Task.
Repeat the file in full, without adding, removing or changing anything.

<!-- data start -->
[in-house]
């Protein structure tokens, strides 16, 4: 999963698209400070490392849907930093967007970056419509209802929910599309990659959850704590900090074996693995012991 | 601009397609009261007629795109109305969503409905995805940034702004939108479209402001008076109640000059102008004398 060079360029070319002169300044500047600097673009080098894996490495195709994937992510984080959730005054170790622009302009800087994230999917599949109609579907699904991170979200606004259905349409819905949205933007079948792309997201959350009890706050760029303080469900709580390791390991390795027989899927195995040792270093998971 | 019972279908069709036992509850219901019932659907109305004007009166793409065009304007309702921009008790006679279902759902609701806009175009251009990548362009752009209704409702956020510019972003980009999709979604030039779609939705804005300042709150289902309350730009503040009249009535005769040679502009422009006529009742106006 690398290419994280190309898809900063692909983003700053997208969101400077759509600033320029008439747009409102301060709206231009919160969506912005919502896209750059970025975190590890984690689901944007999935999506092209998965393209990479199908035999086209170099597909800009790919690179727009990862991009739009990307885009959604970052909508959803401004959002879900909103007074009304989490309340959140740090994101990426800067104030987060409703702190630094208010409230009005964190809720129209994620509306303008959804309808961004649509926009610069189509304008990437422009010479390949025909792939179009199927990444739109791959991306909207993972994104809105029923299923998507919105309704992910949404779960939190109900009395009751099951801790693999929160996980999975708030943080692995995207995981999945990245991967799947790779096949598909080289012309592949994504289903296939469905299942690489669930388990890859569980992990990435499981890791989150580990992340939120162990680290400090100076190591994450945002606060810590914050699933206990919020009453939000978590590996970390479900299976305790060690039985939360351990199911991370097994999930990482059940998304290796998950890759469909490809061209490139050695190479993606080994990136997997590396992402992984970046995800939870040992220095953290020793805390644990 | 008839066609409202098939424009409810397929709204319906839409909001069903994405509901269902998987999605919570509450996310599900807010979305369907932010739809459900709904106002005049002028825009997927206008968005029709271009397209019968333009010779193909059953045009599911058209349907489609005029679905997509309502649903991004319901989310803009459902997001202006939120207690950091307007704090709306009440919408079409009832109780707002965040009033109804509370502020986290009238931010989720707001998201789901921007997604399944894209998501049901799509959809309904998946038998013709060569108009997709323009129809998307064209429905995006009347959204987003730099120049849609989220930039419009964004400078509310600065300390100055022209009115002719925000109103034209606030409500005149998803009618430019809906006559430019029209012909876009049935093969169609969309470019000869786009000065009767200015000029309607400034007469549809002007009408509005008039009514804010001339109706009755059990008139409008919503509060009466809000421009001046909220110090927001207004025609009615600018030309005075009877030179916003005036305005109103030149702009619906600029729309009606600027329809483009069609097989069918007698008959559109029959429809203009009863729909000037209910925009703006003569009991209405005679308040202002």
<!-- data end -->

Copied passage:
[in-house]
């Protein structure tokens, strides 16, 4: 999963698209400070490392849907930093967007970056419509209802929910599309990659959850704590900090074996693995012991 | 601009397609009261007629795109109305969503409905995805940034702004939108479209402001008076109640000059102008004398 060079360029070319002169300044500047600097673009080098894996490495195709994937992510984080959730005054170790622009302009800087994230999917599949109609579907699904991170979200606004259905349409819905949205933007079948792309997201959350009890706050760029303080469900709580390791390991390795027989899927195995040792270093998971 | 019972279908069709036992509850219901019932659907109305004007009166793409065009304007309702921009008790006679279902759902609701806009175009251009990548362009752009209704409702956020510019972003980009999709979604030039779609939705804005300042709150289902309350730009503040009249009535005769040679502009422009006529009742106006 690398290419994280190309898809900063692909983003700053997208969101400077759509600033320029008439747009409102301060709206231009919160969506912005919502896209750059970025975190590890984690689901944007999935999506092209998965393209990479199908035999086209170099597909800009790919690179727009990862991009739009990307885009959604970052909508959803401004959002879900909103007074009304989490309340959140740090994101990426800067104030987060409703702190630094208010409230009005964190809720129209994620509306303008959804309808961004649509926009610069189509304008990437422009010479390949025909792939179009199927990444739109791959991306909207993972994104809105029923299923998507919105309704992910949404779960939190109900009395009751099951801790693999929160996980999975708030943080692995995207995981999945990245991967799947790779096949598909080289012309592949994504289903296939469905299942690489669930388990890859569980992990990435499981890791989150580990992340939120162990680290400090100076190591994450945002606060810590914050699933206990919020009453939000978590590996970390479900299976305790060690039985939360351990199911991370097994999930990482059940998304290796998950890759469909490809061209490139050695190479993606080994990136997997590396992402992984970046995800939870040992220095953290020793805390644990 | 008839066609409202098939424009409810397929709204319906839409909001069903994405509901269902998987999605919570509450996310599900807010979305369907932010739809459900709904106002005049002028825009997927206008968005029709271009397209019968333009010779193909059953045009599911058209349907489609005029679905997509309502649903991004319901989310803009459902997001202006939120207690950091307007704090709306009440919408079409009832109780707002965040009033109804509370502020986290009238931010989720707001998201789901921007997604399944894209998501049901799509959809309904998946038998013709060569108009997709323009129809998307064209429905995006009347959204987003730099120049849609989220930039419009964004400078509310600065300390100055022209009115002719925000109103034209606030409500005149998803009618430019809906006559430019029209012909876009049935093969169609969309470019000869786009000065009767200015000029309607400034007469549809002007009408509005008039009514804010001339109706009755059990008139409008919503509060009466809000421009001046909220110090927001207004025609009615600018030309005075009877030179916003005036305005109103030149702009619906600029729309009606600027329809483009069609097989069918007698008959559109029959429809203009009863729909000037209910925009703006003569009991209405005679308040202002």